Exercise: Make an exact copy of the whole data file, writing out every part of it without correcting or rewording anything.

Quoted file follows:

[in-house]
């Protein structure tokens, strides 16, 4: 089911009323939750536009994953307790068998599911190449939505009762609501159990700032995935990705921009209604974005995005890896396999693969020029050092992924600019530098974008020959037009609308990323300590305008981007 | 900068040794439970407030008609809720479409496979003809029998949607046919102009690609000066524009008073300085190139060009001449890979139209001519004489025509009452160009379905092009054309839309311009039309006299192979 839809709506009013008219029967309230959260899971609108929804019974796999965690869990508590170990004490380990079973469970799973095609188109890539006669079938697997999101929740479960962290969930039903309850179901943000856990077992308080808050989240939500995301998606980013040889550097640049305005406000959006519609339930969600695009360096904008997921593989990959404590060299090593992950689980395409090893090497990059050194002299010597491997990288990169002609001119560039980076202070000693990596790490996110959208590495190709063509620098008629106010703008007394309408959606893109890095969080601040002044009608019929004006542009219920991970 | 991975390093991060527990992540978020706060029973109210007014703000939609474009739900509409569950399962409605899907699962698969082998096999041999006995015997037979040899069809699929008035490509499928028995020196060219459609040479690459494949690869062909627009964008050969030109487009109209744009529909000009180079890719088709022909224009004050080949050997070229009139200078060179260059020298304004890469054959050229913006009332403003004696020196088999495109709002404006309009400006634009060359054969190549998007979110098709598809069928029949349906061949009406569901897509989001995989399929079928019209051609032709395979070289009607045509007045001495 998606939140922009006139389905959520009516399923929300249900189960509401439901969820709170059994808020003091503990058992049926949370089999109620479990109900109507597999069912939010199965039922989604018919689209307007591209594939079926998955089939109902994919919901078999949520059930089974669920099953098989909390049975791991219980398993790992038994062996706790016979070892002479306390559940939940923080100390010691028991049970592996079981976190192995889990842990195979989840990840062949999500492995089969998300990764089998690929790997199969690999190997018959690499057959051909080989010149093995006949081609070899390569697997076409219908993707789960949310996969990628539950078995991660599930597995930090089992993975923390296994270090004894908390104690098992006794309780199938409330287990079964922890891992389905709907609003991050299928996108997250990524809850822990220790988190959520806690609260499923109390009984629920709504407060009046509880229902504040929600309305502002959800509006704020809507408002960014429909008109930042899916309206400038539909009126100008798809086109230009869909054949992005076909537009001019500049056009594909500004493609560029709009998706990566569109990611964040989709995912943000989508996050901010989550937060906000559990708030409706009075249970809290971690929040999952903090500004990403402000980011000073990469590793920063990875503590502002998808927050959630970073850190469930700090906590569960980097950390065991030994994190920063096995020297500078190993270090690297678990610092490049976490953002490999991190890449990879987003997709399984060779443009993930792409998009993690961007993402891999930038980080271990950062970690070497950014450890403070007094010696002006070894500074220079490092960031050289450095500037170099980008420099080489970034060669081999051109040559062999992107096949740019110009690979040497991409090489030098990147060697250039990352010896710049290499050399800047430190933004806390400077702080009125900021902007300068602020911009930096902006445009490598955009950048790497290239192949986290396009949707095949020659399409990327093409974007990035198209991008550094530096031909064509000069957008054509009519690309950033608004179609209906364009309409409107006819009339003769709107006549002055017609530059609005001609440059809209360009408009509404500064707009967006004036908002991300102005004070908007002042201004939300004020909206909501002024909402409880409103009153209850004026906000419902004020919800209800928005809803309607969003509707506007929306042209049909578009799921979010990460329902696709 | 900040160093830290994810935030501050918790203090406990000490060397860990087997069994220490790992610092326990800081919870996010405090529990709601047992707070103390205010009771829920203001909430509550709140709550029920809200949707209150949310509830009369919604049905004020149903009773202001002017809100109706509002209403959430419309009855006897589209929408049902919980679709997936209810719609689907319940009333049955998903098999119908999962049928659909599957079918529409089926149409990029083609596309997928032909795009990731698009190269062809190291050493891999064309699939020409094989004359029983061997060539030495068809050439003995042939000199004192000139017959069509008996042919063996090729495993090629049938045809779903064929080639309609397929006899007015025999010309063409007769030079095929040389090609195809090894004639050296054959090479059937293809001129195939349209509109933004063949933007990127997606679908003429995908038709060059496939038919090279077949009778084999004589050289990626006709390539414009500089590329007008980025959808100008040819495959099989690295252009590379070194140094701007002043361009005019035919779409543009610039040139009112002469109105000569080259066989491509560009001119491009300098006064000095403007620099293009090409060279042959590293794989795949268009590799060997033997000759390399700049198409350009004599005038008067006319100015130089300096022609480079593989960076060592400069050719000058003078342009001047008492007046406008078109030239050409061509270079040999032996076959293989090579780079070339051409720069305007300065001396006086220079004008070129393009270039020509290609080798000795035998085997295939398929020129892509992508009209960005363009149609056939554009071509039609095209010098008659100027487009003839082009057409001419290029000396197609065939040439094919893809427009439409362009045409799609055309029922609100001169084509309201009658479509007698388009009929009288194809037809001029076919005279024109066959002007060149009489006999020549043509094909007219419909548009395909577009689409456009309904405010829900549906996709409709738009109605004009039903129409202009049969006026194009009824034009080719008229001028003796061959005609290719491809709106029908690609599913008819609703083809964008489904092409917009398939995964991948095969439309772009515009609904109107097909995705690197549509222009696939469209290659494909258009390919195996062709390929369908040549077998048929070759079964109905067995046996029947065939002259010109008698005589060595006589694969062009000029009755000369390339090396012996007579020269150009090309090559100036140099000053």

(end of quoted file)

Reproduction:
[in-house]
């Protein structure tokens, strides 16, 4: 089911009323939750536009994953307790068998599911190449939505009762609501159990700032995935990705921009209604974005995005890896396999693969020029050092992924600019530098974008020959037009609308990323300590305008981007 | 900068040794439970407030008609809720479409496979003809029998949607046919102009690609000066524009008073300085190139060009001449890979139209001519004489025509009452160009379905092009054309839309311009039309006299192979 839809709506009013008219029967309230959260899971609108929804019974796999965690869990508590170990004490380990079973469970799973095609188109890539006669079938697997999101929740479960962290969930039903309850179901943000856990077992308080808050989240939500995301998606980013040889550097640049305005406000959006519609339930969600695009360096904008997921593989990959404590060299090593992950689980395409090893090497990059050194002299010597491997990288990169002609001119560039980076202070000693990596790490996110959208590495190709063509620098008629106010703008007394309408959606893109890095969080601040002044009608019929004006542009219920991970 | 991975390093991060527990992540978020706060029973109210007014703000939609474009739900509409569950399962409605899907699962698969082998096999041999006995015997037979040899069809699929008035490509499928028995020196060219459609040479690459494949690869062909627009964008050969030109487009109209744009529909000009180079890719088709022909224009004050080949050997070229009139200078060179260059020298304004890469054959050229913006009332403003004696020196088999495109709002404006309009400006634009060359054969190549998007979110098709598809069928029949349906061949009406569901897509989001995989399929079928019209051609032709395979070289009607045509007045001495 998606939140922009006139389905959520009516399923929300249900189960509401439901969820709170059994808020003091503990058992049926949370089999109620479990109900109507597999069912939010199965039922989604018919689209307007591209594939079926998955089939109902994919919901078999949520059930089974669920099953098989909390049975791991219980398993790992038994062996706790016979070892002479306390559940939940923080100390010691028991049970592996079981976190192995889990842990195979989840990840062949999500492995089969998300990764089998690929790997199969690999190997018959690499057959051909080989010149093995006949081609070899390569697997076409219908993707789960949310996969990628539950078995991660599930597995930090089992993975923390296994270090004894908390104690098992006794309780199938409330287990079964922890891992389905709907609003991050299928996108997250990524809850822990220790988190959520806690609260499923109390009984629920709504407060009046509880229902504040929600309305502002959800509006704020809507408002960014429909008109930042899916309206400038539909009126100008798809086109230009869909054949992005076909537009001019500049056009594909500004493609560029709009998706990566569109990611964040989709995912943000989508996050901010989550937060906000559990708030409706009075249970809290971690929040999952903090500004990403402000980011000073990469590793920063990875503590502002998808927050959630970073850190469930700090906590569960980097950390065991030994994190920063096995020297500078190993270090690297678990610092490049976490953002490999991190890449990879987003997709399984060779443009993930792409998009993690961007993402891999930038980080271990950062970690070497950014450890403070007094010696002006070894500074220079490092960031050289450095500037170099980008420099080489970034060669081999051109040559062999992107096949740019110009690979040497991409090489030098990147060697250039990352010896710049290499050399800047430190933004806390400077702080009125900021902007300068602020911009930096902006445009490598955009950048790497290239192949986290396009949707095949020659399409990327093409974007990035198209991008550094530096031909064509000069957008054509009519690309950033608004179609209906364009309409409107006819009339003769709107006549002055017609530059609005001609440059809209360009408009509404500064707009967006004036908002991300102005004070908007002042201004939300004020909206909501002024909402409880409103009153209850004026906000419902004020919800209800928005809803309607969003509707506007929306042209049909578009799921979010990460329902696709 | 900040160093830290994810935030501050918790203090406990000490060397860990087997069994220490790992610092326990800081919870996010405090529990709601047992707070103390205010009771829920203001909430509550709140709550029920809200949707209150949310509830009369919604049905004020149903009773202001002017809100109706509002209403959430419309009855006897589209929408049902919980679709997936209810719609689907319940009333049955998903098999119908999962049928659909599957079918529409089926149409990029083609596309997928032909795009990731698009190269062809190291050493891999064309699939020409094989004359029983061997060539030495068809050439003995042939000199004192000139017959069509008996042919063996090729495993090629049938045809779903064929080639309609397929006899007015025999010309063409007769030079095929040389090609195809090894004639050296054959090479059937293809001129195939349209509109933004063949933007990127997606679908003429995908038709060059496939038919090279077949009778084999004589050289990626006709390539414009500089590329007008980025959808100008040819495959099989690295252009590379070194140094701007002043361009005019035919779409543009610039040139009112002469109105000569080259066989491509560009001119491009300098006064000095403007620099293009090409060279042959590293794989795949268009590799060997033997000759390399700049198409350009004599005038008067006319100015130089300096022609480079593989960076060592400069050719000058003078342009001047008492007046406008078109030239050409061509270079040999032996076959293989090579780079070339051409720069305007300065001396006086220079004008070129393009270039020509290609080798000795035998085997295939398929020129892509992508009209960005363009149609056939554009071509039609095209010098008659100027487009003839082009057409001419290029000396197609065939040439094919893809427009439409362009045409799609055309029922609100001169084509309201009658479509007698388009009929009288194809037809001029076919005279024109066959002007060149009489006999020549043509094909007219419909548009395909577009689409456009309904405010829900549906996709409709738009109605004009039903129409202009049969006026194009009824034009080719008229001028003796061959005609290719491809709106029908690609599913008819609703083809964008489904092409917009398939995964991948095969439309772009515009609904109107097909995705690197549509222009696939469209290659494909258009390919195996062709390929369908040549077998048929070759079964109905067995046996029947065939002259010109008698005589060595006589694969062009000029009755000369390339090396012996007579020269150009090309090559100036140099000053």